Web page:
In 1993, Yiman and Bidjara woman Marcia Langton – whose first book After the Tent Embassy: Images of Aboriginal history in black and white photographs (Valadin Publishing) was published a decade earlier – penned her groundbreaking critical essay on the film and radio industry for the Australian Film Commission: Well, I Heard It on the Radio and I Saw It on the Television. The same year, Noongar man Kim Scott’s first novel, True Country, was released by indie publisher Fremantle Arts Centre Press.
Three years later, in 1996, an explosion of new writing was released. This was the year Bundjalung and Goernpil poet of Stradbroke Island, Romaine Morton, self-published The Calloused Stick of Wanting. The same year, Wiradjuri woman Kerry Reed-Gilbert, daughter of author, artist and activist Kevin Gilbert, published her debut poetry collection Black Woman, Black Life (Wakefield Press), which included black-and-white illustrations by her father. The same year, Goernpil poet Lisa Bellear, radio broadcaster on Melbourne 3CR’s Not Another Koori Show and founding member of Ilbijerri Aboriginal & Torres Strait Islander Theatre Co-op, published her poetry collection Dreaming in Urban Areas with UQP’s formidable Black Australian Writing imprint. That year also marked two centuries since Bennelong wrote his letter, and just over two centuries of a genocidal legacy. It was a turning point in Aboriginal writing, yet our people were still not free from the urgency of political instability, inequality and the legacy of colonialism in which their writing was entrenched.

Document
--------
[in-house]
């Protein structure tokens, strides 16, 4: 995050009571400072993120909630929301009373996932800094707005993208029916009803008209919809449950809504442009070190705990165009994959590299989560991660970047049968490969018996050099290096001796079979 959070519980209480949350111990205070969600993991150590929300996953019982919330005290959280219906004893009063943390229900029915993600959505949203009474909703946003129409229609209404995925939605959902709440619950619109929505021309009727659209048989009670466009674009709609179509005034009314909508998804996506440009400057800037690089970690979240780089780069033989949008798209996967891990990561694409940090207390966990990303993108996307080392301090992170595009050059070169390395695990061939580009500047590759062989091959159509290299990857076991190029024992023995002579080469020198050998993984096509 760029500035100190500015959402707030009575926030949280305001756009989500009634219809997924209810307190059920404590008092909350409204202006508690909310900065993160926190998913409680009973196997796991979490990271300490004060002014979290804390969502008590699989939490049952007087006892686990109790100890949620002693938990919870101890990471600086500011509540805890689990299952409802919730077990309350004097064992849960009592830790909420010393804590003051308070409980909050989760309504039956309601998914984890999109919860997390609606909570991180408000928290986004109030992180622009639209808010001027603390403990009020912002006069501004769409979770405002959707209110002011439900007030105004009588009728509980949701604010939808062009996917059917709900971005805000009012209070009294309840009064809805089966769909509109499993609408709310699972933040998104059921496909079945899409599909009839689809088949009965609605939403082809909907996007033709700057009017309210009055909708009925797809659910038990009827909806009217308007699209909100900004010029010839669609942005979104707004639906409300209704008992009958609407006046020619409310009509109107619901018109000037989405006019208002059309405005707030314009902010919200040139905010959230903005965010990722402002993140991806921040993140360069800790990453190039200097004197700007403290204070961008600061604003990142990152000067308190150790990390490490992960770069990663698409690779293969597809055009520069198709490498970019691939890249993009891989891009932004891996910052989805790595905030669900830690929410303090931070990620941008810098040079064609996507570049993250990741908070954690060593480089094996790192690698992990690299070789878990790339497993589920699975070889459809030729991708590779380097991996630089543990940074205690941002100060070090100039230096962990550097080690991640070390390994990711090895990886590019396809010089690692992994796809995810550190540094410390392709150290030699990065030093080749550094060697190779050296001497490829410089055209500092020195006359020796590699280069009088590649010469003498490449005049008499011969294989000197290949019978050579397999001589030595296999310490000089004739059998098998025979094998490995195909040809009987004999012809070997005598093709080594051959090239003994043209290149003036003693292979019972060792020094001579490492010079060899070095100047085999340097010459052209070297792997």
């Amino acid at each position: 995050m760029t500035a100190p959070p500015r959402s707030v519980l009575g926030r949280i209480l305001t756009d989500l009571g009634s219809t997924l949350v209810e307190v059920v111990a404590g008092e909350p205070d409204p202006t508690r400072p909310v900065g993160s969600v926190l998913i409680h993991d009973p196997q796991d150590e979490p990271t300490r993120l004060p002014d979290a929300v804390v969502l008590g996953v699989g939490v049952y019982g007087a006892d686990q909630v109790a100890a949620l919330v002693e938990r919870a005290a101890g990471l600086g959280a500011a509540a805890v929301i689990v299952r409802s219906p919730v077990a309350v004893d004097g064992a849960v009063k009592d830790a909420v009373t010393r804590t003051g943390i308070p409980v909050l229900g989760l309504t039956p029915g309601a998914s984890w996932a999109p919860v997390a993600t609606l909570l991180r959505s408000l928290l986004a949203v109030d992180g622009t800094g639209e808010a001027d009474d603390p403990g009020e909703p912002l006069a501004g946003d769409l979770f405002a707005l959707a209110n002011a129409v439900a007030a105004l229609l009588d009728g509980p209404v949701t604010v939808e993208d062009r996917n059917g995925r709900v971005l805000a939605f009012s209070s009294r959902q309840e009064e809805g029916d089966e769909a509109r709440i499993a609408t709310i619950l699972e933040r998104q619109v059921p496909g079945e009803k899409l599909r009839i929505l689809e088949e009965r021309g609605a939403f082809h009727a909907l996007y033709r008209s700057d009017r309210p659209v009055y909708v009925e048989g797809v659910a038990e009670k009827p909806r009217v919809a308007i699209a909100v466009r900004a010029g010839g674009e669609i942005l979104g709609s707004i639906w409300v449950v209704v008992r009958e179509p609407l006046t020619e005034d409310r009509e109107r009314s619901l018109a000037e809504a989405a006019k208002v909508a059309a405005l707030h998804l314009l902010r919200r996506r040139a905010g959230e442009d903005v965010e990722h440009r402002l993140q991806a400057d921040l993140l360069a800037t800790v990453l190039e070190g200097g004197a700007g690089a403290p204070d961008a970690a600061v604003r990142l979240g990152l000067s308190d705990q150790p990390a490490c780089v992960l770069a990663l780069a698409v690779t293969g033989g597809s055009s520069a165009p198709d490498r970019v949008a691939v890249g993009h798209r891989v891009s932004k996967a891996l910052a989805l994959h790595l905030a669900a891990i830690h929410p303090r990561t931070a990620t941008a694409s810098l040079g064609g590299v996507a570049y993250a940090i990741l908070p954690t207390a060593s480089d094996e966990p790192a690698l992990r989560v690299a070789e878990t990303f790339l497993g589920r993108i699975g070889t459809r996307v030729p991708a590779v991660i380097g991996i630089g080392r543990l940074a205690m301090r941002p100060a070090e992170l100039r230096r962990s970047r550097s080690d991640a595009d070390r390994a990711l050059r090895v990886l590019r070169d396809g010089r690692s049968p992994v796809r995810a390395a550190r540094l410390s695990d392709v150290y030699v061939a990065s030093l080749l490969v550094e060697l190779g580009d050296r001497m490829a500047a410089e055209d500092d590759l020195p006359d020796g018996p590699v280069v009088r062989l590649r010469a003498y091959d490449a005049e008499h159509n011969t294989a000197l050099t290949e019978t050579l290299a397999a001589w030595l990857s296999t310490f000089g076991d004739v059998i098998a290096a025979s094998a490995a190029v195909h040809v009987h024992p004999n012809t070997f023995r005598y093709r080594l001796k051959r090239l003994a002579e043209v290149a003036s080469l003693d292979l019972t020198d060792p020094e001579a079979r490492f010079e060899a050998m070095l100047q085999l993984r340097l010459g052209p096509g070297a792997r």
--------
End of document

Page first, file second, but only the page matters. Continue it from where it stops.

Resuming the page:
Towards the end of that decade, in 1997, two of our greatest contemporary storytellers published their first books: Alexis Wright with Plains of Promise (UQP) and Melissa Lucashenko with Steam Pigs (UQP). The next ten years would mark a literary revolution, with these new writers and many others carrying forward the writings of centuries past on their strong backs. There was still so much to tell.
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N 1988, DON’T Take Your Love to Town became the first of five autobiographies that Ruby Langford Ginibi would have published during her almost thirty-year career as a writer, Aboriginal historian, activist and lecturer. Indeed it was this first book, her life story covering five generations of familial bonds, written in what would become her trademark conversational style, which would have a historic impression on Indigenous literature in Australia.